Publication date 1957
Originally published 1957
Original language English
Page count 599
|Publisher Siddhartha College Publications, Mumbai|
Followed by Dr. Babasheb Ambedkar, writings and speeches, v. 12. Unpublished writings ; Ancient Indian commerce ; Notes on laws ; Waiting for a visa ; Miscellaneous notes, etc.
Similar B R Ambedkar books, Gautama Buddha books
The Buddha and His Dhamma, a treatise on Buddha's life and Buddhism, was the last work of Indian statesman and scholar B. R. Ambedkar. The book is treated as a holy text by Indian Buddhists. It was first published in 1957 after Ambedkar's death on 6 December 1956.
- Book one How a Bodhisatta became the Buddha
- Book two Campaign of Conversion
- Book three What the Buddha taught
- Book four Religion and Dhamma
- Book five The Sangh
- Book six He and his contemporaries
- Book seven The wanderers last journey
- Book eight The man who was Siddhartha Gautama
It was again Published in 1979 by the Education Department of the Government of Maharashtra as the eleventh volume of Ambedkar's collected writings and speeches, with a list of sources and an index.
Written in English, the book has been translated to many languages including Hindi, Gujarati,Telugu, Tamil, Marathi, Malayalam, and Kannada.
Dr. B. R. Ambedkar mentioned that it is one of the three books which will form a set for the proper understanding of Buddhism. The other books are: (i) Buddha and Karl Marx; and (ii) Revolution and Counter-Revolution in Ancient India.
While explaining the purpose of writing the book Ambedkar writes:
The urge to write this book has a different origin. In 1951 the Editor of the Mahabodhi Society's Journal of Calcutta asked me to write an article for the Vaishak Number. In that article I argued that the Buddha's Religion was the only religion which a society awakened by science could accept, and without which it would perish. I also pointed out that for the modern world Buddhism was the only religion which it must have to save itself. That Buddhism makes [a] slow advance is due to the fact that its literature is so vast that no one can read the whole of it. That it has no such thing as a bible, as the Christians have, is its greatest handicap. On the publication of this article, I received many calls, written and oral, to write such a book. It is in response to these calls that I have undertaken the task.
The book is written as an answer to the questions the modern students of Buddhism face. In the introduction, the author lists out the four questions:
The first problem relates to the main event in the life of the Buddha, namely, Parivraja. Why did the Buddha take Parivraja? The traditional answer is that he took Parivraja because he saw a dead person, a sick person and an old person. This answer is absurd on the face of it. The Buddha took Parivraja at the age of 29. If he took Parivraja as a result of these three sights, how is it he did not see these three sights earlier? These are common events occurring by hundreds, and the Buddha could not have failed to come across them earlier. It is impossible to accept the traditional explanation that this was the first time he saw them. The explanation is not plausible and does not appeal to reason. But if this is not the answer to the question, what is the real answer?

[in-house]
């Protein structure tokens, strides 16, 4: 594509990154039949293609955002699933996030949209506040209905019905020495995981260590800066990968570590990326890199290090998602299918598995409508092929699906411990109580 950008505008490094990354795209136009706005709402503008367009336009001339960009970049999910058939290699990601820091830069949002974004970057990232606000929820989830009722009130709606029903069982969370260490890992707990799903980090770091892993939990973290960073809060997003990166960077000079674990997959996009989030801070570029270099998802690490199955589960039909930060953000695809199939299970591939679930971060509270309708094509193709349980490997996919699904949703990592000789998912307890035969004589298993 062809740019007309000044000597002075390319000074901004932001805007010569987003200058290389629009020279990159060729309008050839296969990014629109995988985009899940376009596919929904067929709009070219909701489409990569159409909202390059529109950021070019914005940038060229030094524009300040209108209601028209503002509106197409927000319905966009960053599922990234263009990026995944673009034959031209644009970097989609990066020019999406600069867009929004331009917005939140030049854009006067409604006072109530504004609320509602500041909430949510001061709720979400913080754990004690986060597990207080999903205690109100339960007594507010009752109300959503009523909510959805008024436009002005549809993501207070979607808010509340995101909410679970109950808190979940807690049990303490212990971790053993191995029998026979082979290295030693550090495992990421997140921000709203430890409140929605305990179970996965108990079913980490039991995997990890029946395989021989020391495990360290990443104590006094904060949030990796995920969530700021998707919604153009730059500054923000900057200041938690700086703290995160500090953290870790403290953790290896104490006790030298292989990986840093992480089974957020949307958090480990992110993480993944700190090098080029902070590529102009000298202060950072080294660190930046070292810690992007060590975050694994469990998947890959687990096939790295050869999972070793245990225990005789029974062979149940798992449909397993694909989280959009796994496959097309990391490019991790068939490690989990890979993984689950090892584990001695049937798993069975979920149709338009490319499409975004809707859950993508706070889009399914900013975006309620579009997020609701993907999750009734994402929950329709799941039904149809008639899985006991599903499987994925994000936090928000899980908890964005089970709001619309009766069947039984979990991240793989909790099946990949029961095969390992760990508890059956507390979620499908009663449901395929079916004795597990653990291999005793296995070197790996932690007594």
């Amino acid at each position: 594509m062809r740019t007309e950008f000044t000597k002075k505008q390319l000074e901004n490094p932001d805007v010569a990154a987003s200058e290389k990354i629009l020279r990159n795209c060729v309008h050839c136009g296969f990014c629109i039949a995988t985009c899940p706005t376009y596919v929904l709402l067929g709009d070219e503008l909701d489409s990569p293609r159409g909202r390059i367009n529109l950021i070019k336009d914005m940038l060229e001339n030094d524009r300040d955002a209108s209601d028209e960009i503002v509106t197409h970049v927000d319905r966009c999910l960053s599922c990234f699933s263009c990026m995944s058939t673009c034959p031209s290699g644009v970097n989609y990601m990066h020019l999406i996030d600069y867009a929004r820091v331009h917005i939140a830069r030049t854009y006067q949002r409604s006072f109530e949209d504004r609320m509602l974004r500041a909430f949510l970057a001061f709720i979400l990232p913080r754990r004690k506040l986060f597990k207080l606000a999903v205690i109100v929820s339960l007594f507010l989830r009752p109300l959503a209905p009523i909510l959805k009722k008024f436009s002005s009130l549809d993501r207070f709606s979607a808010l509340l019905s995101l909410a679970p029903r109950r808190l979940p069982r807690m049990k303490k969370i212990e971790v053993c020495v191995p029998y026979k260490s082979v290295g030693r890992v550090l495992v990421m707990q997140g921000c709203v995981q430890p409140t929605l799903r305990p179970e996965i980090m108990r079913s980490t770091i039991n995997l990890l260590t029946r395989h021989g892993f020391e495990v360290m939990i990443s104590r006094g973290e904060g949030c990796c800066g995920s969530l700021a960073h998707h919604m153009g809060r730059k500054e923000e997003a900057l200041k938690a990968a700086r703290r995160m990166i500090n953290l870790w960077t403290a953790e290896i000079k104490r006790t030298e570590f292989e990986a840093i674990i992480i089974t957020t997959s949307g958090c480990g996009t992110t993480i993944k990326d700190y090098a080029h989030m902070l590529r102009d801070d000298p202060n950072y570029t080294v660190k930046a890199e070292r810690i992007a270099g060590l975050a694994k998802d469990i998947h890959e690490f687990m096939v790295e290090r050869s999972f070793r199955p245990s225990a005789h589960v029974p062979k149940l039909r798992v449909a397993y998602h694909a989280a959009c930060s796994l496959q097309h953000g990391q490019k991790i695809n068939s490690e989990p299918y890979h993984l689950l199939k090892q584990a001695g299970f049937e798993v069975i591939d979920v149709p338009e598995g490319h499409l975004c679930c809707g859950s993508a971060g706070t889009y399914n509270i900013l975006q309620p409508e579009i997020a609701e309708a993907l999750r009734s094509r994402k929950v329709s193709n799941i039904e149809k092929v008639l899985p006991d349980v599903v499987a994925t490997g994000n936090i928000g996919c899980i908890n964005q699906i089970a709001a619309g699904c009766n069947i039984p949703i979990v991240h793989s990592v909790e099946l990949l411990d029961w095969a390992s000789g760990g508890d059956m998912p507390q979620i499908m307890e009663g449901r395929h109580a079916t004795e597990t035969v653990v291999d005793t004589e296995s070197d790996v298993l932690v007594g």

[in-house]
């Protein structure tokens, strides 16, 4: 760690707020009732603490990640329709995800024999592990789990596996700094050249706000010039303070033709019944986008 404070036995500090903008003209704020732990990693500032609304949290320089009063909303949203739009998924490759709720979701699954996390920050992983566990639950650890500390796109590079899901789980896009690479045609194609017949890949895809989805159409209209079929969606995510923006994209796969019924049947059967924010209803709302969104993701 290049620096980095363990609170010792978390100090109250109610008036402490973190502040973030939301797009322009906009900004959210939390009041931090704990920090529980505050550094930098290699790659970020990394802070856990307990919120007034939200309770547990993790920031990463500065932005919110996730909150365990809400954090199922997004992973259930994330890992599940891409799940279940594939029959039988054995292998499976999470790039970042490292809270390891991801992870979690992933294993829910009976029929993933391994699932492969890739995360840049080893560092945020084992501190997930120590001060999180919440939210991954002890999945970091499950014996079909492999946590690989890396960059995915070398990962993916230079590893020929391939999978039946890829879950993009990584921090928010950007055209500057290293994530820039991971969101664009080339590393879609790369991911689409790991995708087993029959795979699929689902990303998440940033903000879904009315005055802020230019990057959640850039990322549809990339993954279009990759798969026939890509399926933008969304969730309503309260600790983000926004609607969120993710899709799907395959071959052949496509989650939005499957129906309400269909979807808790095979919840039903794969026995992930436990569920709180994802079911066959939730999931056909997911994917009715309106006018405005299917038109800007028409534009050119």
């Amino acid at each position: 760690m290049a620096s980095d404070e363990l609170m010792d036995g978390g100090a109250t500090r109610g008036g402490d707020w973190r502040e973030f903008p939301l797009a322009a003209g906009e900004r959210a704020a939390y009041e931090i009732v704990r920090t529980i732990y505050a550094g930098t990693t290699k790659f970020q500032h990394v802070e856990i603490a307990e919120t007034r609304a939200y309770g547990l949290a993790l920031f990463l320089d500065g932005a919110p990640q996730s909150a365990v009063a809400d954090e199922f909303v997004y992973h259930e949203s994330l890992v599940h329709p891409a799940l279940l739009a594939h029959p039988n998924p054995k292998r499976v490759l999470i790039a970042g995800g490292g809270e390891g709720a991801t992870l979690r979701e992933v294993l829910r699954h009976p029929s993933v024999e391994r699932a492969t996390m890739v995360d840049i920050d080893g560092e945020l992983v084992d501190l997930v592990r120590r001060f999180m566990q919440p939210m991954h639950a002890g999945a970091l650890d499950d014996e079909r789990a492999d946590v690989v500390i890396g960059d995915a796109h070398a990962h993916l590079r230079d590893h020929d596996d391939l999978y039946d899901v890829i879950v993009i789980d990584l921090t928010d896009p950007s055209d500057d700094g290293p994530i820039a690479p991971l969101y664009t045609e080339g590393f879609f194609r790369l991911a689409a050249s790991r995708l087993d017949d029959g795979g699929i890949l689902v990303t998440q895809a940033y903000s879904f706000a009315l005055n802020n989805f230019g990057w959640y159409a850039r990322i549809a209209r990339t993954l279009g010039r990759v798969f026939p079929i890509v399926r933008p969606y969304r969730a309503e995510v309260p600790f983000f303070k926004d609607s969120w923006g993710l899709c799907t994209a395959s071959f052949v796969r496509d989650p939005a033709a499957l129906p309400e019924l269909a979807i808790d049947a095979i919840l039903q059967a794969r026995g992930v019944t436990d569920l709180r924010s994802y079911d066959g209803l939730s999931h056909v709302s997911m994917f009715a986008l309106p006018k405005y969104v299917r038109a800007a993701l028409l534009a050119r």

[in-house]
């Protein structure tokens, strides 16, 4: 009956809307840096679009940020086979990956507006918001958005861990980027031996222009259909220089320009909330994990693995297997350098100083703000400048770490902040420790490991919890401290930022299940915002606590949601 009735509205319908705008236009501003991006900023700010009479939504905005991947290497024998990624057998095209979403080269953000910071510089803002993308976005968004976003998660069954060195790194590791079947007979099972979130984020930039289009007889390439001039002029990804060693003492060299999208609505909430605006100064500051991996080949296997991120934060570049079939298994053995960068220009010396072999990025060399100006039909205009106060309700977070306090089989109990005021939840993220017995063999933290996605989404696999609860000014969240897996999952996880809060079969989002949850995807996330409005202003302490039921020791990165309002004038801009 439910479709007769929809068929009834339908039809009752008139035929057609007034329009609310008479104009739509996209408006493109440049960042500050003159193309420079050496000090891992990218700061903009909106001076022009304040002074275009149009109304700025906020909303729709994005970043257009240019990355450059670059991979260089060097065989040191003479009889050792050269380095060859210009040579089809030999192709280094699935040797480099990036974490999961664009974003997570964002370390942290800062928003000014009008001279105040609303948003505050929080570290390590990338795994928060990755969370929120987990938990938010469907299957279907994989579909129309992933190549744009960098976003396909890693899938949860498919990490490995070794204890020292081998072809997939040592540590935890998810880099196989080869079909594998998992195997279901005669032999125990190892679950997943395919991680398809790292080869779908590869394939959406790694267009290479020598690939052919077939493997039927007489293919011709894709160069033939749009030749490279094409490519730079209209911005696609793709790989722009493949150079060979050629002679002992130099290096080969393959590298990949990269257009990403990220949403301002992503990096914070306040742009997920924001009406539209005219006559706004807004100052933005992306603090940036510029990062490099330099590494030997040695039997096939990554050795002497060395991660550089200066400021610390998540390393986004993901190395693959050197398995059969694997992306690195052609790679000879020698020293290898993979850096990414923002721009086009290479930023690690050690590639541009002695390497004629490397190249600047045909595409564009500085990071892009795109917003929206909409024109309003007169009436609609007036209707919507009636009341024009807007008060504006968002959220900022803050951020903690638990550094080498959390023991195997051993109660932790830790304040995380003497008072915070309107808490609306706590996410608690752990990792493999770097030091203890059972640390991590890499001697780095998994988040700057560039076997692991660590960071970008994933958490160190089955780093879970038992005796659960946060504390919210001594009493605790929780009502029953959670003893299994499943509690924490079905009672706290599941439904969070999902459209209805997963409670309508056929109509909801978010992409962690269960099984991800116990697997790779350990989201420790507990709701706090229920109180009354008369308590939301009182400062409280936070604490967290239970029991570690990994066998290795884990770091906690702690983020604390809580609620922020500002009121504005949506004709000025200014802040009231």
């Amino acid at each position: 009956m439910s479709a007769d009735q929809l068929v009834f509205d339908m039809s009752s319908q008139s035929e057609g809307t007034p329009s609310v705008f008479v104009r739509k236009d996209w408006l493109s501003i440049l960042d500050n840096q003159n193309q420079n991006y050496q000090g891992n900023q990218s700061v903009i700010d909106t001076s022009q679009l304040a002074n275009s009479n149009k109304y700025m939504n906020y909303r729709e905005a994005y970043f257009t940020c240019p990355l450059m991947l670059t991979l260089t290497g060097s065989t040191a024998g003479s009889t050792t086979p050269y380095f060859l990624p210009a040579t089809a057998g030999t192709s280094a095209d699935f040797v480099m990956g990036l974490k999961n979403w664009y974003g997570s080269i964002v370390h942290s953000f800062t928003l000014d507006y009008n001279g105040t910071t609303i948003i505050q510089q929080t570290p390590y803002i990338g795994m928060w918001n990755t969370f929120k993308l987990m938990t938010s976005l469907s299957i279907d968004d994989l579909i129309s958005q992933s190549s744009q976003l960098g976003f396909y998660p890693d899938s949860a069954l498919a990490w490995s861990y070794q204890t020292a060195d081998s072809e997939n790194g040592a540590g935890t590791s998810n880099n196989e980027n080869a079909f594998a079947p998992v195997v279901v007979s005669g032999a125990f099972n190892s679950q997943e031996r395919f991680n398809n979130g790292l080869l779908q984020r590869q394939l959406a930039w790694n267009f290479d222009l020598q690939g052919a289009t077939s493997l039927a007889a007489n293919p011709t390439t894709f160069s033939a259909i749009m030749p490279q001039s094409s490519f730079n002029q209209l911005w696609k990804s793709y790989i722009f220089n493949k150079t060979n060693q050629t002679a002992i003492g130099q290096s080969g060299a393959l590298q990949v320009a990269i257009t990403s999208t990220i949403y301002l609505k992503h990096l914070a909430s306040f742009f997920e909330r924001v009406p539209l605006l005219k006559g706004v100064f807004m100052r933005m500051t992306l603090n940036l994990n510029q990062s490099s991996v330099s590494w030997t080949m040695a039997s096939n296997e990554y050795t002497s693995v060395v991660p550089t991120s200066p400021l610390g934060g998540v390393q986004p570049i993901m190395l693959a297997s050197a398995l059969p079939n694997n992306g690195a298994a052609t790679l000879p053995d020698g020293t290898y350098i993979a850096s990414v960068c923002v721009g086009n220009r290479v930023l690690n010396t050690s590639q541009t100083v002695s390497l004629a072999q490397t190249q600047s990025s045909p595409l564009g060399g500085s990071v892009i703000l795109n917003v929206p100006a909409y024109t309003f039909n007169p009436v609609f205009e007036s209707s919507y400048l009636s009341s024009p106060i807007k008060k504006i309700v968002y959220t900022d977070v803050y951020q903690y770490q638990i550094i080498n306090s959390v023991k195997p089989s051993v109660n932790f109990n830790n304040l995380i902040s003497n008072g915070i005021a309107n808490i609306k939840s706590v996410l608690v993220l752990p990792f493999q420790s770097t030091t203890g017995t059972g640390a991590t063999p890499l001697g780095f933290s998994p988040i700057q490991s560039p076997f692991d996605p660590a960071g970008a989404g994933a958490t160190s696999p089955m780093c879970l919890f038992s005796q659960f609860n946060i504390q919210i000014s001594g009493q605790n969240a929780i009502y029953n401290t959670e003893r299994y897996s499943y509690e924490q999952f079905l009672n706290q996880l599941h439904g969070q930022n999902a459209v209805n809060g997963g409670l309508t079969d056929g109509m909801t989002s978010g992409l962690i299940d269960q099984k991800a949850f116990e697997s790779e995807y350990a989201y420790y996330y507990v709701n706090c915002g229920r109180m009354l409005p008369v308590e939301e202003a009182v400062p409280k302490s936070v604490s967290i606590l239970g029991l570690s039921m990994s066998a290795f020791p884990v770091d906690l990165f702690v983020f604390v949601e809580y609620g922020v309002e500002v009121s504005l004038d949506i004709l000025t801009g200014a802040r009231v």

The second problem is created by the four Aryan Truths. Do they form part of the original teachings of the Buddha? This formula cuts at the root of Buddhism. If life is sorrow, death is sorrow, and rebirth is sorrow, then there is an end of everything. Neither religion nor philosophy can help a man to achieve happiness in the world. If there is no escape from sorrow, then what can religion do, what can Buddha do, to relieve man from such sorrow which is ever there in birth itself? The four Aryan Truths are a great stumbling block in the way of non-Buddhists accepting the gospel of Buddhism. For the four Aryan Truths deny hope to man. The four Aryan Truths make the gospel of the Buddha a gospel of pessimism. Do they form part of the original gospel, or are they a later accretion by the monks?
The third problem relates to the doctrines of soul, of karma and rebirth. The Buddha denied the existence of the soul. But he is also said to have affirmed the doctrine of karma and rebirth. At once a question arises. If there is no soul, how can there be karma? If there is no soul, how can there be rebirth? These are baffling questions. In what sense did the Buddha use the words karma and rebirth? Did he use them in a different sense than the sense in which they were used by the Brahmins of his day? If so, in what sense? Did he use them in the same sense in which the Brahmins used them? If so, is there not a terrible contradiction between the denial of the soul and the affirmation of karma and rebirth? This contradiction needs to be resolved.
The fourth problem relates to the Bhikkhu. What was the object of the Buddha in creating the Bhikkhu? Was the object to create a perfect man? Or was his object to create a social servant devoting his life to service of the people and being their friend, guide and philosopher? This is a very real question. On it depends the future of Buddhism. If the Bhikkhu is only a perfect man he is of no use to the propagation of Buddhism, because though a perfect man he is a selfish man. If, on the other hand, he is a social servant, he may prove to be the hope of Buddhism. This question must be decided not so much in the interest of doctrinal consistency but in the interest of the future of Buddhism.